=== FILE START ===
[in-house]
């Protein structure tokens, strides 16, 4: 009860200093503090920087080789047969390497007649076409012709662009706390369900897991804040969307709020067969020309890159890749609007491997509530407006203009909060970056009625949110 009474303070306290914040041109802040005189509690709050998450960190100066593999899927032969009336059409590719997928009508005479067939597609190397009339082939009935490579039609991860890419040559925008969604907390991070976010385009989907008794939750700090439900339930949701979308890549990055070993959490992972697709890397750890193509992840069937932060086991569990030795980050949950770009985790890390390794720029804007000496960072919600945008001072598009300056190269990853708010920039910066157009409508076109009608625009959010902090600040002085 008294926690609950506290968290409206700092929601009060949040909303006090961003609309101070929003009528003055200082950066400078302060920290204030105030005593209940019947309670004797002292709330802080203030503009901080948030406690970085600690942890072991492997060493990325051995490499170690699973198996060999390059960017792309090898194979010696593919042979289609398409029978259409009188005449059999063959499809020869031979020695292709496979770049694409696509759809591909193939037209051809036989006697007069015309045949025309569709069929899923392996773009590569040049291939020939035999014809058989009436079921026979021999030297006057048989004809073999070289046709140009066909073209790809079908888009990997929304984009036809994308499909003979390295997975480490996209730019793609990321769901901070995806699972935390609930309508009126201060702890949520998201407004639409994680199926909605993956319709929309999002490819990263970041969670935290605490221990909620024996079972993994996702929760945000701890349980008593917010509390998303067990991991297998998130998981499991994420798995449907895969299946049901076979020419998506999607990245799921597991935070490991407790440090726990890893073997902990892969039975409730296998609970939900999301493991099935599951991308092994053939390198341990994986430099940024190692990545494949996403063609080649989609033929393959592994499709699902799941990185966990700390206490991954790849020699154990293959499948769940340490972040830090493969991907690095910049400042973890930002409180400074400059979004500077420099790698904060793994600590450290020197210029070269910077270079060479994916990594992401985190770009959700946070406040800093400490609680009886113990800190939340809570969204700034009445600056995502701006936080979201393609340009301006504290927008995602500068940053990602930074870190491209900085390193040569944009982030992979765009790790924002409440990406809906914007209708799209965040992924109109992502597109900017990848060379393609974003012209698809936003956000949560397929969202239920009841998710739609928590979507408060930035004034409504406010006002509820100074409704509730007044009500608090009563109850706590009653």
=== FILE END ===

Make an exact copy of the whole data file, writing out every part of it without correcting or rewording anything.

[in-house]
């Protein structure tokens, strides 16, 4: 009860200093503090920087080789047969390497007649076409012709662009706390369900897991804040969307709020067969020309890159890749609007491997509530407006203009909060970056009625949110 009474303070306290914040041109802040005189509690709050998450960190100066593999899927032969009336059409590719997928009508005479067939597609190397009339082939009935490579039609991860890419040559925008969604907390991070976010385009989907008794939750700090439900339930949701979308890549990055070993959490992972697709890397750890193509992840069937932060086991569990030795980050949950770009985790890390390794720029804007000496960072919600945008001072598009300056190269990853708010920039910066157009409508076109009608625009959010902090600040002085 008294926690609950506290968290409206700092929601009060949040909303006090961003609309101070929003009528003055200082950066400078302060920290204030105030005593209940019947309670004797002292709330802080203030503009901080948030406690970085600690942890072991492997060493990325051995490499170690699973198996060999390059960017792309090898194979010696593919042979289609398409029978259409009188005449059999063959499809020869031979020695292709496979770049694409696509759809591909193939037209051809036989006697007069015309045949025309569709069929899923392996773009590569040049291939020939035999014809058989009436079921026979021999030297006057048989004809073999070289046709140009066909073209790809079908888009990997929304984009036809994308499909003979390295997975480490996209730019793609990321769901901070995806699972935390609930309508009126201060702890949520998201407004639409994680199926909605993956319709929309999002490819990263970041969670935290605490221990909620024996079972993994996702929760945000701890349980008593917010509390998303067990991991297998998130998981499991994420798995449907895969299946049901076979020419998506999607990245799921597991935070490991407790440090726990890893073997902990892969039975409730296998609970939900999301493991099935599951991308092994053939390198341990994986430099940024190692990545494949996403063609080649989609033929393959592994499709699902799941990185966990700390206490991954790849020699154990293959499948769940340490972040830090493969991907690095910049400042973890930002409180400074400059979004500077420099790698904060793994600590450290020197210029070269910077270079060479994916990594992401985190770009959700946070406040800093400490609680009886113990800190939340809570969204700034009445600056995502701006936080979201393609340009301006504290927008995602500068940053990602930074870190491209900085390193040569944009982030992979765009790790924002409440990406809906914007209708799209965040992924109109992502597109900017990848060379393609974003012209698809936003956000949560397929969202239920009841998710739609928590979507408060930035004034409504406010006002509820100074409704509730007044009500608090009563109850706590009653």